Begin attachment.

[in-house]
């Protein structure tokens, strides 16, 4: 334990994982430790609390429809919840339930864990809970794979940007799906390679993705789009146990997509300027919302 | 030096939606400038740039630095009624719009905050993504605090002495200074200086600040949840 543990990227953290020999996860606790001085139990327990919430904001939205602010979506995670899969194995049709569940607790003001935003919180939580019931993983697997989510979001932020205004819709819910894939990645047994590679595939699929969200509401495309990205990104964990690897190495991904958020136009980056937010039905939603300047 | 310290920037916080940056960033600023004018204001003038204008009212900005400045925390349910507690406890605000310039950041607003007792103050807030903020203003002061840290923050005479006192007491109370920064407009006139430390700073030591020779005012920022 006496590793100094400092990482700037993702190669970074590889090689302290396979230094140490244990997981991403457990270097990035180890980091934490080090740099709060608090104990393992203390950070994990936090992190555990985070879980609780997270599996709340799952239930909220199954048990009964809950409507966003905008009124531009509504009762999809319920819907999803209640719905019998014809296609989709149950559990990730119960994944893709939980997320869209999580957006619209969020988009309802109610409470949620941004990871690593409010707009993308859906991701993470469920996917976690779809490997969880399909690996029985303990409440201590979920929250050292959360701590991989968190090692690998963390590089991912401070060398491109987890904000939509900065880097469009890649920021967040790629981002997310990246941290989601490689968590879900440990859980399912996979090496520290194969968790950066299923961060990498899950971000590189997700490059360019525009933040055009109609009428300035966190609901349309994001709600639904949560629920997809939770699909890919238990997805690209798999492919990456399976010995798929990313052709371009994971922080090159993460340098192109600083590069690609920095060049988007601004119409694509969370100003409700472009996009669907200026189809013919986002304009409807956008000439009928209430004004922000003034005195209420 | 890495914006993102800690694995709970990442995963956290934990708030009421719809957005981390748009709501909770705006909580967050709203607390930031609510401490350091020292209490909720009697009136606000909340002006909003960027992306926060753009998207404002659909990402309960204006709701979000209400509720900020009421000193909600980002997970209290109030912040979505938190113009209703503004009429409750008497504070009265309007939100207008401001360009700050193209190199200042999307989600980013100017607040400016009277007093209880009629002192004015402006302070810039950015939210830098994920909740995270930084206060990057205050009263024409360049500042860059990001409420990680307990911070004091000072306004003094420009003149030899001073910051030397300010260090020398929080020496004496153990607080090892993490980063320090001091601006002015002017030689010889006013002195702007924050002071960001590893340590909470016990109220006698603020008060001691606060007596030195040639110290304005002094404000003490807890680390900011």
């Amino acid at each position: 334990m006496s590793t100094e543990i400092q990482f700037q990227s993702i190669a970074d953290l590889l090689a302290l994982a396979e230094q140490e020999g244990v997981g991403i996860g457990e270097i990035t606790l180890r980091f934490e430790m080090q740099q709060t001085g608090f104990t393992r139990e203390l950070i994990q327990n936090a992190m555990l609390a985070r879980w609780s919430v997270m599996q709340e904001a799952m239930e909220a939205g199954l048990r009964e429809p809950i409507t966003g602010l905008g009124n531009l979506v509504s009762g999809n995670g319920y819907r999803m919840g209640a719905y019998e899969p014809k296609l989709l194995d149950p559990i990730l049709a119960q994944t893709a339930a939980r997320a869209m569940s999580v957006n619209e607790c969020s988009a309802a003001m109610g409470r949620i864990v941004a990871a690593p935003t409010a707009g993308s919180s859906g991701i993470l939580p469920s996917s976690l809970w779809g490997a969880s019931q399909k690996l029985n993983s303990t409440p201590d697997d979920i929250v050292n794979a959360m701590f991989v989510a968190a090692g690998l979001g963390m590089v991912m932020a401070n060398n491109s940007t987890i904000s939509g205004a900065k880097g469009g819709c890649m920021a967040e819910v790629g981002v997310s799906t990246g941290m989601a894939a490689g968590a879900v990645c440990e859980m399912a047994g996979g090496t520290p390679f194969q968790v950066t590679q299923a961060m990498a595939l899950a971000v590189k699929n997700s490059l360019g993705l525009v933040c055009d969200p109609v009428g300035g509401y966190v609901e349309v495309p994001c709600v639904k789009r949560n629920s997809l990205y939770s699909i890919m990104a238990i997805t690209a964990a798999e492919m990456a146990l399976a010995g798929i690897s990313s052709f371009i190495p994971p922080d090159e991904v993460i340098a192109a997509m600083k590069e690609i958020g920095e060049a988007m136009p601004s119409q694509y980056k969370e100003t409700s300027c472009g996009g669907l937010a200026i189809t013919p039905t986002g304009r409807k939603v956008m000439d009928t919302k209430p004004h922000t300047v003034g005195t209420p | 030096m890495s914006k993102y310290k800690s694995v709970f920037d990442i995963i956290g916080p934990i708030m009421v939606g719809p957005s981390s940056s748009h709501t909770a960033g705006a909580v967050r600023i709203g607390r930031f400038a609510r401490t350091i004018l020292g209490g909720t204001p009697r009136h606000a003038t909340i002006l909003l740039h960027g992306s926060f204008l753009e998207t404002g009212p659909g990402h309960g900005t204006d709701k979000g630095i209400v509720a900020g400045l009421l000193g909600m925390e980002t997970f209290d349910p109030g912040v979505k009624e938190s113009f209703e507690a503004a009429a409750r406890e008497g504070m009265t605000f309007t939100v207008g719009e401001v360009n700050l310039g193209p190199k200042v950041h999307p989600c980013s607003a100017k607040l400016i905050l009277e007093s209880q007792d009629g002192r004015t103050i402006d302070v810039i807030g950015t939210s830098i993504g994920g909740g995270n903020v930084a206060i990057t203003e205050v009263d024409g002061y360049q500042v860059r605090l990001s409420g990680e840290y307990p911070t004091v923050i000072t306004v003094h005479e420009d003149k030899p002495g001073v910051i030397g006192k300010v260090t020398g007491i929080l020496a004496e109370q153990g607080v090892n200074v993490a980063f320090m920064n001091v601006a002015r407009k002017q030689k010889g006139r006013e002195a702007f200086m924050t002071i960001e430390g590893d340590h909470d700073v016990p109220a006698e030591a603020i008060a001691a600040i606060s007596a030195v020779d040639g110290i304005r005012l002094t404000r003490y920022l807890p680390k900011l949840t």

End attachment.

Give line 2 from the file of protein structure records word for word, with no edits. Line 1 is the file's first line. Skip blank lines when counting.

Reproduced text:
């Protein structure tokens, strides 16, 4: 334990994982430790609390429809919840339930864990809970794979940007799906390679993705789009146990997509300027919302 | 030096939606400038740039630095009624719009905050993504605090002495200074200086600040949840 543990990227953290020999996860606790001085139990327990919430904001939205602010979506995670899969194995049709569940607790003001935003919180939580019931993983697997989510979001932020205004819709819910894939990645047994590679595939699929969200509401495309990205990104964990690897190495991904958020136009980056937010039905939603300047 | 310290920037916080940056960033600023004018204001003038204008009212900005400045925390349910507690406890605000310039950041607003007792103050807030903020203003002061840290923050005479006192007491109370920064407009006139430390700073030591020779005012920022 006496590793100094400092990482700037993702190669970074590889090689302290396979230094140490244990997981991403457990270097990035180890980091934490080090740099709060608090104990393992203390950070994990936090992190555990985070879980609780997270599996709340799952239930909220199954048990009964809950409507966003905008009124531009509504009762999809319920819907999803209640719905019998014809296609989709149950559990990730119960994944893709939980997320869209999580957006619209969020988009309802109610409470949620941004990871690593409010707009993308859906991701993470469920996917976690779809490997969880399909690996029985303990409440201590979920929250050292959360701590991989968190090692690998963390590089991912401070060398491109987890904000939509900065880097469009890649920021967040790629981002997310990246941290989601490689968590879900440990859980399912996979090496520290194969968790950066299923961060990498899950971000590189997700490059360019525009933040055009109609009428300035966190609901349309994001709600639904949560629920997809939770699909890919238990997805690209798999492919990456399976010995798929990313052709371009994971922080090159993460340098192109600083590069690609920095060049988007601004119409694509969370100003409700472009996009669907200026189809013919986002304009409807956008000439009928209430004004922000003034005195209420 | 890495914006993102800690694995709970990442995963956290934990708030009421719809957005981390748009709501909770705006909580967050709203607390930031609510401490350091020292209490909720009697009136606000909340002006909003960027992306926060753009998207404002659909990402309960204006709701979000209400509720900020009421000193909600980002997970209290109030912040979505938190113009209703503004009429409750008497504070009265309007939100207008401001360009700050193209190199200042999307989600980013100017607040400016009277007093209880009629002192004015402006302070810039950015939210830098994920909740995270930084206060990057205050009263024409360049500042860059990001409420990680307990911070004091000072306004003094420009003149030899001073910051030397300010260090020398929080020496004496153990607080090892993490980063320090001091601006002015002017030689010889006013002195702007924050002071960001590893340590909470016990109220006698603020008060001691606060007596030195040639110290304005002094404000003490807890680390900011």